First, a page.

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Lets say i have an application ( the details of the application should be irrelevent for solving the problem ). Instead of rendering to the screen, i am somehow able to force the application to render to a framebuffer object instead of rendering to the screen ( messing with glew or intercepting a call in a dll ).

Once the application has rendered its content to the FBO is it possible to apply a shader to the contents of the FB? My knowledge is limited here, so from what i understand at this stage all information about vertices is no longer available and all the necessary tests have been applied, so whats left in the buffer is just pixel data. Is this correct?

If it is possible to apply a shader to the FBO, is is possible to get a fisheye affect? ( like this for example: http://idea.hosting.lv/a/gfx/quakeshots.html )

The technique used in the linke above is to create 6 different viewports and render each viewport to a cubemap face and then apply the texture to a mesh.

Thanks

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up vote 3 down vote accepted

A framebuffer object encapsulates several other buffers, specifically those that are implicitly indexed by fragment location. So a single framebuffer object may bundle together a colour buffer, a depth buffer, a stencil buffer and a bunch of others. The individual buffers are known as renderbuffers.

You're right — there's no geometry in there. For the purposes of reading back the scene you get only final fragment values, which if you're highjacking an existing app will probably be a 2d pixel image of the frame and some other things that you don't care about.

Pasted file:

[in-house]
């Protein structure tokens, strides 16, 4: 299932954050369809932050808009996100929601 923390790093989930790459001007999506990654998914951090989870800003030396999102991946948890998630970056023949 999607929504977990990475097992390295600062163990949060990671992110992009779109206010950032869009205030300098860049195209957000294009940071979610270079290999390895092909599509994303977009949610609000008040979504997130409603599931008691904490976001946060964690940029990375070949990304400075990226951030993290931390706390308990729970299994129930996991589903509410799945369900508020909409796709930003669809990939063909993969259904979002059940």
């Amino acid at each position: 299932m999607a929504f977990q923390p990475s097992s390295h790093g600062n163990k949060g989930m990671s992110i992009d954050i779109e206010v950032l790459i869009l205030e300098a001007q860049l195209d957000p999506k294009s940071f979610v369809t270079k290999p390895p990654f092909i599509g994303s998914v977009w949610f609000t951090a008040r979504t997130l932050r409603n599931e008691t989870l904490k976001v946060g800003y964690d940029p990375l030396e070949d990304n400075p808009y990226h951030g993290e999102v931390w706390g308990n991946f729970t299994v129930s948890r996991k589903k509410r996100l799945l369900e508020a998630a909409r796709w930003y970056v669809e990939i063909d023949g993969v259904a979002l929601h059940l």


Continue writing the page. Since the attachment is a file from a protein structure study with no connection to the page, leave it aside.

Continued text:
If your GPU has render-to-texture support (originally an extension circa OpenGL 1.3 but you'd be hard pressed to find a GPU without it nowadays, even in mobile phones) then you can link a texture as a renderbuffer within a framebuffer. So the rendering code is exactly as it would be normally but ends up writing the results to a texture that you can then use as a source for drawing.

Fragment shaders can programmatically decide which location of a texture map to sample in order to create their output. So you can write a fragment shader that applies a fisheye lens, though you're restricted to the field of view rendered in the original texture, obviously. Which would probably be what you'd get in your Quake example if you had just one of the sides of the cube available rather than six.

In summary: the answer is 'yes' to all of your questions. There's a brief introduction to framebuffer objects here.

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Ok so after you have created a renderbuffer object, captured the rendered output of the application to be used as a texture, what is the purpose of the fragment shader? You mentioned that the fragment shader can programmatically decide which location to sample. Can you please explain what you meant by this in the context of this problem? –  Adham Nov 24 '10 at 17:42
    
What you could do is draw a single quad to contain the fish eye lens. Each fragment will get an input (x, y) but instead of just looking up the pixel at (x, y) in the source image and setting that as the output colour, it'll do a calculation to work out where to get the input colour from to make the image look fisheye (probably something like switching to polar coordinates and throwing in a cosine on distance?) — exactly like Photoshop would. Then you're submitting only one quad and getting a pixel perfect fish eye. –  Tommy Nov 24 '10 at 18:10
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Look here for some relevant info:

http://www.opengl.org/wiki/Framebuffer_Object

The short, simple explanation is that a FBO is the 3D equivalent of a software frame buffer. You have direct access to individual pixels, instead of having to modify a texture and upload it. You can get shaders to point to an FBO. The link above gives an overview of the procedure.

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